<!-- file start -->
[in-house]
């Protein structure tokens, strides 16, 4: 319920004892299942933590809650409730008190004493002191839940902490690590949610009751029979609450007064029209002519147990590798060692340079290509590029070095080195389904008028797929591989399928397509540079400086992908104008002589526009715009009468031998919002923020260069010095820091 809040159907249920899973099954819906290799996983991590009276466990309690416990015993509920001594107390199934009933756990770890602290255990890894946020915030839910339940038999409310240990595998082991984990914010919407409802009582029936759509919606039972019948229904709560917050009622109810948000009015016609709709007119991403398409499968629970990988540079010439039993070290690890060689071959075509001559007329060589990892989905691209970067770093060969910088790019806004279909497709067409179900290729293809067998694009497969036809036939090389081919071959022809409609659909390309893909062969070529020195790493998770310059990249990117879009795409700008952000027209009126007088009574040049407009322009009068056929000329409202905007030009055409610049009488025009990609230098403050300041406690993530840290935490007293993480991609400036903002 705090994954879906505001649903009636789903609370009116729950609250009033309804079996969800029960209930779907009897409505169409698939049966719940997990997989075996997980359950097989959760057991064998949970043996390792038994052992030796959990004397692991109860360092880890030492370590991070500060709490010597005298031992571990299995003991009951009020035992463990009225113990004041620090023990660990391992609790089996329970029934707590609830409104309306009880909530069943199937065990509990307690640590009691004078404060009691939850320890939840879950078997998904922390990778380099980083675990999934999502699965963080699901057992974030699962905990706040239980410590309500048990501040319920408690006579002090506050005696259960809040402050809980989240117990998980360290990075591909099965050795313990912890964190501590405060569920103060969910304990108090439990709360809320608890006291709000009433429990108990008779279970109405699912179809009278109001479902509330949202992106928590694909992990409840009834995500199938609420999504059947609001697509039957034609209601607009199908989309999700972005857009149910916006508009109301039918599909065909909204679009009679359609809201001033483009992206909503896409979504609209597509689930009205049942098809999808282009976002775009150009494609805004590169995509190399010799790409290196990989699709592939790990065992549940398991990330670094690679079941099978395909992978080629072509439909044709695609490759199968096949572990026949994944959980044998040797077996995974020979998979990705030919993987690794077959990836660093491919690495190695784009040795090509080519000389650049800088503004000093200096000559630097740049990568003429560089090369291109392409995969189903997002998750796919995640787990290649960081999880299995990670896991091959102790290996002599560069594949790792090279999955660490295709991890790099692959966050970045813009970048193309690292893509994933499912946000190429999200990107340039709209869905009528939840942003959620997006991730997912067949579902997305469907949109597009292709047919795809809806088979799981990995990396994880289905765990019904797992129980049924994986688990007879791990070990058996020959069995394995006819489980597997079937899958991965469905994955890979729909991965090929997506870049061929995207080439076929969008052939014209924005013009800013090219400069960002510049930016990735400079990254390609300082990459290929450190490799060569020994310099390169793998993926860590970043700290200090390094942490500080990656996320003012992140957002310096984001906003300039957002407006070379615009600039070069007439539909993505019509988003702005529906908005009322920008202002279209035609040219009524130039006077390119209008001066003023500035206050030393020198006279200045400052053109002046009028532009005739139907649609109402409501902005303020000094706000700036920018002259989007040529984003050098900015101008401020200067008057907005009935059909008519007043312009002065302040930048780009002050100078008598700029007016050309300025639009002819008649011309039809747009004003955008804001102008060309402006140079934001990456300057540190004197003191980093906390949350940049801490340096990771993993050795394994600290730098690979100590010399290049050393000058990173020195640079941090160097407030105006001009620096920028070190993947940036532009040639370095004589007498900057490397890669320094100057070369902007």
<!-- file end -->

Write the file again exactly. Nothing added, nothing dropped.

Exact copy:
[in-house]
């Protein structure tokens, strides 16, 4: 319920004892299942933590809650409730008190004493002191839940902490690590949610009751029979609450007064029209002519147990590798060692340079290509590029070095080195389904008028797929591989399928397509540079400086992908104008002589526009715009009468031998919002923020260069010095820091 809040159907249920899973099954819906290799996983991590009276466990309690416990015993509920001594107390199934009933756990770890602290255990890894946020915030839910339940038999409310240990595998082991984990914010919407409802009582029936759509919606039972019948229904709560917050009622109810948000009015016609709709007119991403398409499968629970990988540079010439039993070290690890060689071959075509001559007329060589990892989905691209970067770093060969910088790019806004279909497709067409179900290729293809067998694009497969036809036939090389081919071959022809409609659909390309893909062969070529020195790493998770310059990249990117879009795409700008952000027209009126007088009574040049407009322009009068056929000329409202905007030009055409610049009488025009990609230098403050300041406690993530840290935490007293993480991609400036903002 705090994954879906505001649903009636789903609370009116729950609250009033309804079996969800029960209930779907009897409505169409698939049966719940997990997989075996997980359950097989959760057991064998949970043996390792038994052992030796959990004397692991109860360092880890030492370590991070500060709490010597005298031992571990299995003991009951009020035992463990009225113990004041620090023990660990391992609790089996329970029934707590609830409104309306009880909530069943199937065990509990307690640590009691004078404060009691939850320890939840879950078997998904922390990778380099980083675990999934999502699965963080699901057992974030699962905990706040239980410590309500048990501040319920408690006579002090506050005696259960809040402050809980989240117990998980360290990075591909099965050795313990912890964190501590405060569920103060969910304990108090439990709360809320608890006291709000009433429990108990008779279970109405699912179809009278109001479902509330949202992106928590694909992990409840009834995500199938609420999504059947609001697509039957034609209601607009199908989309999700972005857009149910916006508009109301039918599909065909909204679009009679359609809201001033483009992206909503896409979504609209597509689930009205049942098809999808282009976002775009150009494609805004590169995509190399010799790409290196990989699709592939790990065992549940398991990330670094690679079941099978395909992978080629072509439909044709695609490759199968096949572990026949994944959980044998040797077996995974020979998979990705030919993987690794077959990836660093491919690495190695784009040795090509080519000389650049800088503004000093200096000559630097740049990568003429560089090369291109392409995969189903997002998750796919995640787990290649960081999880299995990670896991091959102790290996002599560069594949790792090279999955660490295709991890790099692959966050970045813009970048193309690292893509994933499912946000190429999200990107340039709209869905009528939840942003959620997006991730997912067949579902997305469907949109597009292709047919795809809806088979799981990995990396994880289905765990019904797992129980049924994986688990007879791990070990058996020959069995394995006819489980597997079937899958991965469905994955890979729909991965090929997506870049061929995207080439076929969008052939014209924005013009800013090219400069960002510049930016990735400079990254390609300082990459290929450190490799060569020994310099390169793998993926860590970043700290200090390094942490500080990656996320003012992140957002310096984001906003300039957002407006070379615009600039070069007439539909993505019509988003702005529906908005009322920008202002279209035609040219009524130039006077390119209008001066003023500035206050030393020198006279200045400052053109002046009028532009005739139907649609109402409501902005303020000094706000700036920018002259989007040529984003050098900015101008401020200067008057907005009935059909008519007043312009002065302040930048780009002050100078008598700029007016050309300025639009002819008649011309039809747009004003955008804001102008060309402006140079934001990456300057540190004197003191980093906390949350940049801490340096990771993993050795394994600290730098690979100590010399290049050393000058990173020195640079941090160097407030105006001009620096920028070190993947940036532009040639370095004589007498900057490397890669320094100057070369902007």